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        Legislative discrimination against people with mental health problems
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        Legislative discrimination against people with mental health problems
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A young, male patient with complete remission of his symptoms of schizophrenia realised to his consternation that section 136 under the Mental Health Act 1983 came up on Criminal Records Bureau check (enhanced disclosure). The patient had since his breakdown 3 years ago successfully returned to his university studies and was simply applying for a holiday job as a gardener at a local rest home when he discovered the problem.

As part of his university course he will have to do a placement year in a company and fears that the disclosure will lead to discrimination against him in the competitive selection process. We were advised by the trust solicitor that the local chief constable would have discretion to remove the information from the disclosure form. This was denied as ‘the details were factual at the time’.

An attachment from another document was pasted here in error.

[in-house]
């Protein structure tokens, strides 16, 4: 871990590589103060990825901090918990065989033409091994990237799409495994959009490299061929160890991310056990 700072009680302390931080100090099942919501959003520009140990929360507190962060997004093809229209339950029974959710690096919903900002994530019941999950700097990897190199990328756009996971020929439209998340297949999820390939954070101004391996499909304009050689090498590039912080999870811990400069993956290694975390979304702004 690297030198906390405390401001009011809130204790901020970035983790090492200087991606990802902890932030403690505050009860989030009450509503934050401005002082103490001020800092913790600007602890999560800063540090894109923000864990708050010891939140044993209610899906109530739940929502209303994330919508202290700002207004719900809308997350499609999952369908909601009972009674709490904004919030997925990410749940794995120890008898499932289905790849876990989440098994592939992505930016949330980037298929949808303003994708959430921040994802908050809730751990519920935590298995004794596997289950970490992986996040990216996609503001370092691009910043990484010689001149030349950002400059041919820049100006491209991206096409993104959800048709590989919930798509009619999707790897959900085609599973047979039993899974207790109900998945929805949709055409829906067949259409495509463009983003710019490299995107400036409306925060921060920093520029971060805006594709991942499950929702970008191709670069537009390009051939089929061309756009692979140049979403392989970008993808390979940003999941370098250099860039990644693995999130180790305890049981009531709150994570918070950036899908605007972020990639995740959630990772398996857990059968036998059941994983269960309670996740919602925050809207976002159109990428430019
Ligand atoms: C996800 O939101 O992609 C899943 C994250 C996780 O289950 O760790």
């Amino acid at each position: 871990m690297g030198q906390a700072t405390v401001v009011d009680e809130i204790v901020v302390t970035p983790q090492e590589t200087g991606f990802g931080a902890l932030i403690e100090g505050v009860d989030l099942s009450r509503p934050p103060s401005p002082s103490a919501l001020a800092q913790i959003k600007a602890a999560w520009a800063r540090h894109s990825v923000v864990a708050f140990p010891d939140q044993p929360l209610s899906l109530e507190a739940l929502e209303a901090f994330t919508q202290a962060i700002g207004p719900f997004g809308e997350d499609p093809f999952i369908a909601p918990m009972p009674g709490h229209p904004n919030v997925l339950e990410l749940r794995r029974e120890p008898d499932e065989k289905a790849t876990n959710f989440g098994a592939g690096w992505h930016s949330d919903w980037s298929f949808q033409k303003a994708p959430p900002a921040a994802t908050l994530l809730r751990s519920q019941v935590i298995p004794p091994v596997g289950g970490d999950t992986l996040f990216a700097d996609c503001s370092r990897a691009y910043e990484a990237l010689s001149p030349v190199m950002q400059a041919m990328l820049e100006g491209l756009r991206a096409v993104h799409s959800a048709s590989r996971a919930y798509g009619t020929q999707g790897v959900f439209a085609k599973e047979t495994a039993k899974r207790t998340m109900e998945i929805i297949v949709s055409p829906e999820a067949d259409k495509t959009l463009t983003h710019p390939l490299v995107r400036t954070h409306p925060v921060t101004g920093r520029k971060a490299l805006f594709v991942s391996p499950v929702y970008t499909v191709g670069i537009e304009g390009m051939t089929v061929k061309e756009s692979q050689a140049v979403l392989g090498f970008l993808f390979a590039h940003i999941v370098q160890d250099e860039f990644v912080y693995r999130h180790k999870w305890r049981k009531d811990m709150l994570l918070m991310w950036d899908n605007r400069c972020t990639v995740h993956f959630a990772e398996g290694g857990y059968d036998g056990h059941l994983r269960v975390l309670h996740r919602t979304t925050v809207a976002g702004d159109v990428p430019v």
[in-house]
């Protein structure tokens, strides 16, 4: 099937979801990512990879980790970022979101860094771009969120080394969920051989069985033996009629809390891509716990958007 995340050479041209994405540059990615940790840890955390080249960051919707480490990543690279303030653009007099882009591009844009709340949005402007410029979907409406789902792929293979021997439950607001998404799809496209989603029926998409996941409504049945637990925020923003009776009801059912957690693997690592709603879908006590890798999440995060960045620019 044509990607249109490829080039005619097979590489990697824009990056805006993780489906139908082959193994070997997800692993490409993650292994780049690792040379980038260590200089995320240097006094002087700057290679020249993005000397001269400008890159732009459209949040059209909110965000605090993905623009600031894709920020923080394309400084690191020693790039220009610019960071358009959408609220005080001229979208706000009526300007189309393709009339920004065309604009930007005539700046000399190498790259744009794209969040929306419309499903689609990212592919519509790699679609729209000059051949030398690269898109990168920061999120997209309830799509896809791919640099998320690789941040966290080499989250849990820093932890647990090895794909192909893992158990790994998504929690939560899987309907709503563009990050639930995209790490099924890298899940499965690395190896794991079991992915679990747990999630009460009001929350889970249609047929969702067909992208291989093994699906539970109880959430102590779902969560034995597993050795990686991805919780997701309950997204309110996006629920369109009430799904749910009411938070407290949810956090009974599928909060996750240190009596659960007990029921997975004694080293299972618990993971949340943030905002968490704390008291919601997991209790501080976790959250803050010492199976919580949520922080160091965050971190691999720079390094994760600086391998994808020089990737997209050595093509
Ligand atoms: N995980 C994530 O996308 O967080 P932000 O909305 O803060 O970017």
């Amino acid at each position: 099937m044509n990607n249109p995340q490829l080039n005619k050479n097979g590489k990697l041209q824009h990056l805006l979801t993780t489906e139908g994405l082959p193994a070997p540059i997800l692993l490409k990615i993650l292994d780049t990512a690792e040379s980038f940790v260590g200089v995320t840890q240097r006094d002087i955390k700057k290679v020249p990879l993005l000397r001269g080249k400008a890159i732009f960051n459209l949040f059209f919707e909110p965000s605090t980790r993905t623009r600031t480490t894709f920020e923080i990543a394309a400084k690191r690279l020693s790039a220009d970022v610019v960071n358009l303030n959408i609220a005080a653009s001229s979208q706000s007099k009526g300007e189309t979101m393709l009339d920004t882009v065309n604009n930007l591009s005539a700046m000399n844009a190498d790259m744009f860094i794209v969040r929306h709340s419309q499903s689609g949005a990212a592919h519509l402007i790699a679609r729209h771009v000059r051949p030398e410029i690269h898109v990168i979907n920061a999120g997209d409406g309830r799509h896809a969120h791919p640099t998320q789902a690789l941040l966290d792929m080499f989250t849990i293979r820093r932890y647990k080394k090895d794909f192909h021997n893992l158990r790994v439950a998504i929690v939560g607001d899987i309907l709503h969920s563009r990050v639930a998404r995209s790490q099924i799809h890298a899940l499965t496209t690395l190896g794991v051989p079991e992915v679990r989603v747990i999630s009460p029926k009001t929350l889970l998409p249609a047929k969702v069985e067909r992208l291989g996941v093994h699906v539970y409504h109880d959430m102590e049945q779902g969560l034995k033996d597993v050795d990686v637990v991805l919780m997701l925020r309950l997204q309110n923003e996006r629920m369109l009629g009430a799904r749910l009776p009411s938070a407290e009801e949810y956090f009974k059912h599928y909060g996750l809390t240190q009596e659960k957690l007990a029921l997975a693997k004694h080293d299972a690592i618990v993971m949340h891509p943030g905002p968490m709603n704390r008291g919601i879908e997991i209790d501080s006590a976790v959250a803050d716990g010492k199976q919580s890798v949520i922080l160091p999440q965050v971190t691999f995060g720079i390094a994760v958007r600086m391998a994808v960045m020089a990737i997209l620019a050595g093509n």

In our view this is stigmatising and unnecessary. Adding this information to a person's criminal record sends out a signal that people with mental health problems are inherently dangerous and need to be excluded from certain areas of work. If people with mental health problems are dangerous that should be reflected in their actual convictions, not by having had a breakdown requiring a section. Surely, the police would never keep a record of patients with diabetes or gall bladder problems.

We wish to draw attention to the overlooked area of mental health legislation as a barrier to employment for those with mental illness. According to a new study, only 14.5% of people with schizophrenia were in competitive employment (Reference Rosenheck, Leslie and KeefeRosenheck et al, 2006). Unquestionably, allowing discrimination as described above to continue is not going to facilitate improvement in this number. In the absence of national guidelines it seems absurd that the police have unrestricted powers to make decisions of this nature regarding matters in which they have not been trained. This area needs to be urgently addressed to reduce the burden of stigma and discrimination on an already vulnerable group of people.

Rosenheck, R., Leslie, D., Keefe, R., et al (2006) Barriers to employment for people with schizophrenia. American Journal of Psychiatry, 163, 411417.